Sweet potato casseroles may not be popular in May, but plans to cook the dish were discussed at Lester Memorial Methodist Church last Wednesday.
After a North Carolina farmer donated 6.3 million pounds of sweet potatoes to the Society of St. Andrew, an e-mail was sent out asking churches to host potato drops for the hungry.
Lester Memorial Methodist Church replied and was the drop site of a 43,000-pound load of sweet potatoes.
Volunteers of all ages gathered in the church parking lot to help unload, bag, and reload the potatoes. Hometown Market donated 1000 grocery bags for the drop, and the bins were unloaded with help from Birdsong Industries which provided the forklift and forklift operator .Ken Colvin from Palmerdale United Methodist said after they picked up their 2000-pound bin of potatoes they were traveling back to their town to give them away immediately and also put them in storage to hand out later.
“We give every two weeks to a food pantry,” Colvin said. “We serve over 100 families a month, and this will just be an addition to what we give out.”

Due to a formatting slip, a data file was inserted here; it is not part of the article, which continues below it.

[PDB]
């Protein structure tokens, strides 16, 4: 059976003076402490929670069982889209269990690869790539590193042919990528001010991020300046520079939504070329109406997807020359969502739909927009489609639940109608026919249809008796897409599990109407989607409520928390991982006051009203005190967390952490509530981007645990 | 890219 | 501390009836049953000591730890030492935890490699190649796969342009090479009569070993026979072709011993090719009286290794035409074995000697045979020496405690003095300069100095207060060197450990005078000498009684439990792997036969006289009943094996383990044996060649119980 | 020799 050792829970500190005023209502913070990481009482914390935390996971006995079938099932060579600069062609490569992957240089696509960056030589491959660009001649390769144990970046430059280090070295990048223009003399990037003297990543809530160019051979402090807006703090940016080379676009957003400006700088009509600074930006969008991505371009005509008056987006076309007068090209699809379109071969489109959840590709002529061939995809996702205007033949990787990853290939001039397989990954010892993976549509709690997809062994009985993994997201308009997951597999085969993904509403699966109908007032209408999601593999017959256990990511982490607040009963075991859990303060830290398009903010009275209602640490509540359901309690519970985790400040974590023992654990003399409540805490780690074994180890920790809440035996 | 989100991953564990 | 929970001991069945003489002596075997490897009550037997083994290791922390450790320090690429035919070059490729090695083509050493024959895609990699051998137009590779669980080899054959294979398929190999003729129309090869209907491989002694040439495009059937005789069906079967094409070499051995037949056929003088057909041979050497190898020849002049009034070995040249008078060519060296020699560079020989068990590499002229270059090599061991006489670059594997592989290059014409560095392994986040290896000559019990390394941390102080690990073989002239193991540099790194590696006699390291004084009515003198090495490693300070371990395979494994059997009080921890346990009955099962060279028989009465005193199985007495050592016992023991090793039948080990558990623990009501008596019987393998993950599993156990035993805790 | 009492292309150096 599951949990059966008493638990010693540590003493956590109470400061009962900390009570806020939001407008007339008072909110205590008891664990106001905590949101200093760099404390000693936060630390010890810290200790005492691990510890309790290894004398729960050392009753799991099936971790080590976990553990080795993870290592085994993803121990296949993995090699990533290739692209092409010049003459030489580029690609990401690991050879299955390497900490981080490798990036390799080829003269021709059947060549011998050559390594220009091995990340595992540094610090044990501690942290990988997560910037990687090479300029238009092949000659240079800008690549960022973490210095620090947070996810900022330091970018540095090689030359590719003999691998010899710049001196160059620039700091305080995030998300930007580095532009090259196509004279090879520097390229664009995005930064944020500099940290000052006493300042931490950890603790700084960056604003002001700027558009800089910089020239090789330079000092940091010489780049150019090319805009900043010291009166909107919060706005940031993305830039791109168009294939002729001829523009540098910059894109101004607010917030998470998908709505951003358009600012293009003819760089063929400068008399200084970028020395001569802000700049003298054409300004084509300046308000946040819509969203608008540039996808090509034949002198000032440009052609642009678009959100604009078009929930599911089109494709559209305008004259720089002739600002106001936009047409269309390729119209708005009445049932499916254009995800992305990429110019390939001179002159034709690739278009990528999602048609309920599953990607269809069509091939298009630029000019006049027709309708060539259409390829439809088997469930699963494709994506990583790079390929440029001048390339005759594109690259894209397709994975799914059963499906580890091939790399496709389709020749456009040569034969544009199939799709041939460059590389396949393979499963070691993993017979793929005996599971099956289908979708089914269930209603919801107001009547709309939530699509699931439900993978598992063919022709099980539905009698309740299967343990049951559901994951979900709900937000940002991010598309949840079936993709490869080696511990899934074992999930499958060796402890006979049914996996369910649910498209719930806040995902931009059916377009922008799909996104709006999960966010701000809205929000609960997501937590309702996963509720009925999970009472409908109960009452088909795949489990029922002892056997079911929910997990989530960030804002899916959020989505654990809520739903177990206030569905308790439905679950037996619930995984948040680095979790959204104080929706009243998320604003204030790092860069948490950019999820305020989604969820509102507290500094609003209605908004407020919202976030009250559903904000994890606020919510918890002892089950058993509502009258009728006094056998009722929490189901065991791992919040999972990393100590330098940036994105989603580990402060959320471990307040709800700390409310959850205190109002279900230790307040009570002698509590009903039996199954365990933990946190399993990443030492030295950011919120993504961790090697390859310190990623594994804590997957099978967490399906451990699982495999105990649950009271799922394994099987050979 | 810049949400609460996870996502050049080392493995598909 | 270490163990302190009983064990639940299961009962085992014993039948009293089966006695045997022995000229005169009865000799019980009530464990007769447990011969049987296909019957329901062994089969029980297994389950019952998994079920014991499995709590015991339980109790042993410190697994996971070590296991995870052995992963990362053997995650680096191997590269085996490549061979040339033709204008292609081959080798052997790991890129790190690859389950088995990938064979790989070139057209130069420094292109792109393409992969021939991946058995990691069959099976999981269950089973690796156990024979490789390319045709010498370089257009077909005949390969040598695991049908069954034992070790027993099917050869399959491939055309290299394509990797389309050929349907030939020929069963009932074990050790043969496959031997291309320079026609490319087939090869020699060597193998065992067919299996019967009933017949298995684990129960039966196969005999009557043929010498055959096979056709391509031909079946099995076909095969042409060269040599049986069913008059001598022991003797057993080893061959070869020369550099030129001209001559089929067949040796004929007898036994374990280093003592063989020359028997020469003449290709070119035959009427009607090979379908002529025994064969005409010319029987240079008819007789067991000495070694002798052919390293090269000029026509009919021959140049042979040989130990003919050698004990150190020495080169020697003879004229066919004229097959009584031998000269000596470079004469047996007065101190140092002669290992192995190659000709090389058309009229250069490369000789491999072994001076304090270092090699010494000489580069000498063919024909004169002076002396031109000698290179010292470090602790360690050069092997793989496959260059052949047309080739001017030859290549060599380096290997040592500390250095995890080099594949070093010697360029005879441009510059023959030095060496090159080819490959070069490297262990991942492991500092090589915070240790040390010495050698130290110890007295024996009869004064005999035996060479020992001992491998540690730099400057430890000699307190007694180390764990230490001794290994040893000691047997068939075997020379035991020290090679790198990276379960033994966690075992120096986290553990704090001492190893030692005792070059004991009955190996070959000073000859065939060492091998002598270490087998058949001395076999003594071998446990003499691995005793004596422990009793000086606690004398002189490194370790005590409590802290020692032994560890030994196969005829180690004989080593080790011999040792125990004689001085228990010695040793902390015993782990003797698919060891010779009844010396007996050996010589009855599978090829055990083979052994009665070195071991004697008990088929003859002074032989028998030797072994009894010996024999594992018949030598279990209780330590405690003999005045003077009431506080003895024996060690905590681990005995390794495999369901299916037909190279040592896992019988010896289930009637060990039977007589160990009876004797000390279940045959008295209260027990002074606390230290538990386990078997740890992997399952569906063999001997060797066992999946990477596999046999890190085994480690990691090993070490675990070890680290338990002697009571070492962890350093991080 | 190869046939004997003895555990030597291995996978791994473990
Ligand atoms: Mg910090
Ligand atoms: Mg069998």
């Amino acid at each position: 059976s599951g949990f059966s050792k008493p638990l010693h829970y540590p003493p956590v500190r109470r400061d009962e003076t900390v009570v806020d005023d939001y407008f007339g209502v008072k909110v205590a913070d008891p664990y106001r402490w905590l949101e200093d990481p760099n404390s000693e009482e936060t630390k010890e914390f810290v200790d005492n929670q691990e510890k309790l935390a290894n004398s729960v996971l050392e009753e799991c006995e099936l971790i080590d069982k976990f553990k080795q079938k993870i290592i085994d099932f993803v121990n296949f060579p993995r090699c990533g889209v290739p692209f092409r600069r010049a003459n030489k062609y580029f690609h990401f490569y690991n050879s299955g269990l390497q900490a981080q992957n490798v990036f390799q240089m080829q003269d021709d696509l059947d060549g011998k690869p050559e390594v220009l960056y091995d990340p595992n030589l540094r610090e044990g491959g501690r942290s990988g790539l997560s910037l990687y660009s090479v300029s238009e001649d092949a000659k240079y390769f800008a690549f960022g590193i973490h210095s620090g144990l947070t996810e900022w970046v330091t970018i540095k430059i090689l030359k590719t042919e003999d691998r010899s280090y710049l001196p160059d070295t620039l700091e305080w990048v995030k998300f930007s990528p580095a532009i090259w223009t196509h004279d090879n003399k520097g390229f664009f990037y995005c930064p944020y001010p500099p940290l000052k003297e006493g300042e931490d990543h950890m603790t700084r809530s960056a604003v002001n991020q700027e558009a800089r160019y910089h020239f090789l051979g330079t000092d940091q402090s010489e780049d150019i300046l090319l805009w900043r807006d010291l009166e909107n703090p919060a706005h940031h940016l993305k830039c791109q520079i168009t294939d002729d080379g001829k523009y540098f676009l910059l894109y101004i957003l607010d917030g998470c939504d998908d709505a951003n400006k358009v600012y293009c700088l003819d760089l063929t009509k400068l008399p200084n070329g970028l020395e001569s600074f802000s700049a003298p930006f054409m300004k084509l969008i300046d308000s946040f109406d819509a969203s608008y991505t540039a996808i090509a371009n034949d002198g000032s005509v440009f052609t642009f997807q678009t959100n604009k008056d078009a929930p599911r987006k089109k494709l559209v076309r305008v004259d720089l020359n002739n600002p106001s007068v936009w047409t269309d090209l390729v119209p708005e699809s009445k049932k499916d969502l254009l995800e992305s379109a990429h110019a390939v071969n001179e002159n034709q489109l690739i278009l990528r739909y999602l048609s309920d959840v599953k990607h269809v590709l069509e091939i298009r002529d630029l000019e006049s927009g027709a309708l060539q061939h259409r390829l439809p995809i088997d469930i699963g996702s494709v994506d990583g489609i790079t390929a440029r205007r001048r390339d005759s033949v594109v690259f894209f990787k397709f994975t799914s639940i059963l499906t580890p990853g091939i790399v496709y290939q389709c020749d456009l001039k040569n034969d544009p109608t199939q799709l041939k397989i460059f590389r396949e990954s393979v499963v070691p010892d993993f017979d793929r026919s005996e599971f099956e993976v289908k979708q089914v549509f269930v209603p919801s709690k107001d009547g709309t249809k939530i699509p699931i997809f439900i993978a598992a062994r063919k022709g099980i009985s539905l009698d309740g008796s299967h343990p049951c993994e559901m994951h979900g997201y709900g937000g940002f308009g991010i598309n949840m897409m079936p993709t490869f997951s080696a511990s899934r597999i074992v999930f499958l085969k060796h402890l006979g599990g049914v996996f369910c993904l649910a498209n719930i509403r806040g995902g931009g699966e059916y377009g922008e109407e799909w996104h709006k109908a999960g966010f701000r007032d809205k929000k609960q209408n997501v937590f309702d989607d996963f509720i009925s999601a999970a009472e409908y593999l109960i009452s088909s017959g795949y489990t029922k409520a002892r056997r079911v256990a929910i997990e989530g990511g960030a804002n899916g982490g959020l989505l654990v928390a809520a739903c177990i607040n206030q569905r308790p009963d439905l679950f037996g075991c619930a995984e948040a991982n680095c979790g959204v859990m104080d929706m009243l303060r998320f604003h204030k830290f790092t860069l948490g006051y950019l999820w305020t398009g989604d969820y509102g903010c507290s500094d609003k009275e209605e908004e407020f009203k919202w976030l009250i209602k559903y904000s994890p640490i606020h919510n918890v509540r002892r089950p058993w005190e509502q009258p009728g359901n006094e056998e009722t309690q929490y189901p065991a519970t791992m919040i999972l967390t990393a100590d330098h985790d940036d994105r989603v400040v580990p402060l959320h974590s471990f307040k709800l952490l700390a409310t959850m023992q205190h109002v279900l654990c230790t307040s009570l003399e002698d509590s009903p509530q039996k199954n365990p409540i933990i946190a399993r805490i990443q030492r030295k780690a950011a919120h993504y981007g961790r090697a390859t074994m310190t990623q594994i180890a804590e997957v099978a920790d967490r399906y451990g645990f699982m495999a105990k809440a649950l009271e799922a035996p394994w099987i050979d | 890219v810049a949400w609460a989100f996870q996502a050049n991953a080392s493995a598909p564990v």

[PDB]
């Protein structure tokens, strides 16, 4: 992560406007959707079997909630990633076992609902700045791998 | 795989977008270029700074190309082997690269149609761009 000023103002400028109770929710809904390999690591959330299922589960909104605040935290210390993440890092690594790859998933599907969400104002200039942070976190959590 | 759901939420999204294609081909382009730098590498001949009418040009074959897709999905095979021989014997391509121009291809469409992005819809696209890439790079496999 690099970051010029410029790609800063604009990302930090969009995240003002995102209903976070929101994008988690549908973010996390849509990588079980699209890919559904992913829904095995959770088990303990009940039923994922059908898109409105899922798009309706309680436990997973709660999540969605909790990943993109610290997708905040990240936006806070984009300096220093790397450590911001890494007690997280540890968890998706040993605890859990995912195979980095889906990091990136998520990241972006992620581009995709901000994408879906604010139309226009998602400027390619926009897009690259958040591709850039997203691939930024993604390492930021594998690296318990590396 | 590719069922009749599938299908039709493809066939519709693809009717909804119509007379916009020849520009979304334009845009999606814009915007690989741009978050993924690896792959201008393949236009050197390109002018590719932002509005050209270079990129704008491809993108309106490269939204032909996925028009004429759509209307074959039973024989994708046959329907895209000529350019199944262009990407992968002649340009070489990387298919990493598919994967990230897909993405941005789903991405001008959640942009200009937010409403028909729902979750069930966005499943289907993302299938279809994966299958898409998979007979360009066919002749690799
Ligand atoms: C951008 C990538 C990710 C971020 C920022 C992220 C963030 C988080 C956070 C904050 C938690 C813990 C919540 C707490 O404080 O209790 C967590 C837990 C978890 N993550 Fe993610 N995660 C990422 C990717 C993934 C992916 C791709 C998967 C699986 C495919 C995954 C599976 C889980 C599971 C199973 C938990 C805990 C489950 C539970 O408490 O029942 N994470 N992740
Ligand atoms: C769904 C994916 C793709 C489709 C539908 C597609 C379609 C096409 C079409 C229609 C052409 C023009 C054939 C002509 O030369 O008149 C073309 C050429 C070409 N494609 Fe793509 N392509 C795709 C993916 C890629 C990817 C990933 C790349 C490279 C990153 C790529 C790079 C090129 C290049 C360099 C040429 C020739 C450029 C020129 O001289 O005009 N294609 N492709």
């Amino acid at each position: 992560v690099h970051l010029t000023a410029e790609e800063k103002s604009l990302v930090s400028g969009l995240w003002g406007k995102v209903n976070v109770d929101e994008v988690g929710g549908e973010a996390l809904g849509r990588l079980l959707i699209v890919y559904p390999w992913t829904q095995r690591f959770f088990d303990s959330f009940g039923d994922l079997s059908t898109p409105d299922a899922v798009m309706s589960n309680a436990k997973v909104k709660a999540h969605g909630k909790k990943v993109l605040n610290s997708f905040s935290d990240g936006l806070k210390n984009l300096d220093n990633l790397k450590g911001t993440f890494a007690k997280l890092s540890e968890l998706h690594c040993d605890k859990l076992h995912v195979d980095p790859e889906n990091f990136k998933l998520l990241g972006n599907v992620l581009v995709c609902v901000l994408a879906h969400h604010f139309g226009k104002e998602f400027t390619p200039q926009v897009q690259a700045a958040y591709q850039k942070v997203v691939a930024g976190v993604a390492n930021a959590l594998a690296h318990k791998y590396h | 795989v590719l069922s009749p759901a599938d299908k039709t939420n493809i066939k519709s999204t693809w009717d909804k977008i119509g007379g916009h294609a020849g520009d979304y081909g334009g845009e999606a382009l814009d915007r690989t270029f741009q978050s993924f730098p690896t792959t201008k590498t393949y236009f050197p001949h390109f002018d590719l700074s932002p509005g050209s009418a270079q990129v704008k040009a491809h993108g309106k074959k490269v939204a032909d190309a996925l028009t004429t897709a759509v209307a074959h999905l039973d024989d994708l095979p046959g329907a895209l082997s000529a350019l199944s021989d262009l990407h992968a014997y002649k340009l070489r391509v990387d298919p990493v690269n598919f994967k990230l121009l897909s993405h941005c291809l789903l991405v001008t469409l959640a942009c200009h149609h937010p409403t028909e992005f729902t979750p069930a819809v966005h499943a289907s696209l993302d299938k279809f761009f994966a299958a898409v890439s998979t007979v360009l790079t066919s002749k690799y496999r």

All 22 bins, weighing 2000 pounds each, were given away, a few food banks even accepted full bins. Additional to the food banks, senior citizen centers, nonprofit organizations, and more came to the church to get their fair share of the vegetables.
“We just gave potatoes to all kinds of people,” said Marla Smith, missions team coordinator for Lester Memorial Church. Smith said many people were also picking up potatoes for the neighbors and friends.
According to The Society of Saint Andrew’s website, endhunger.org, each year the organization, through the Potato and Produce Project, distributes more than 10 million pounds of fruits and vegetables, and since the program’s beginning Alabama has received more than 13 millions pounds of food for the needy.
The website said, “This has resulted in approximately 40 million servings of food going for Alabama’s hungry.”
Smith said she viewed this as a great opportunity to help their community, and was pleased with the number of volunteers who came to help out.
“I’m sure there were at least 40 volunteers and that part was great,” Smith said. “Everybody was helpful, it went really well and we’ll do it again.”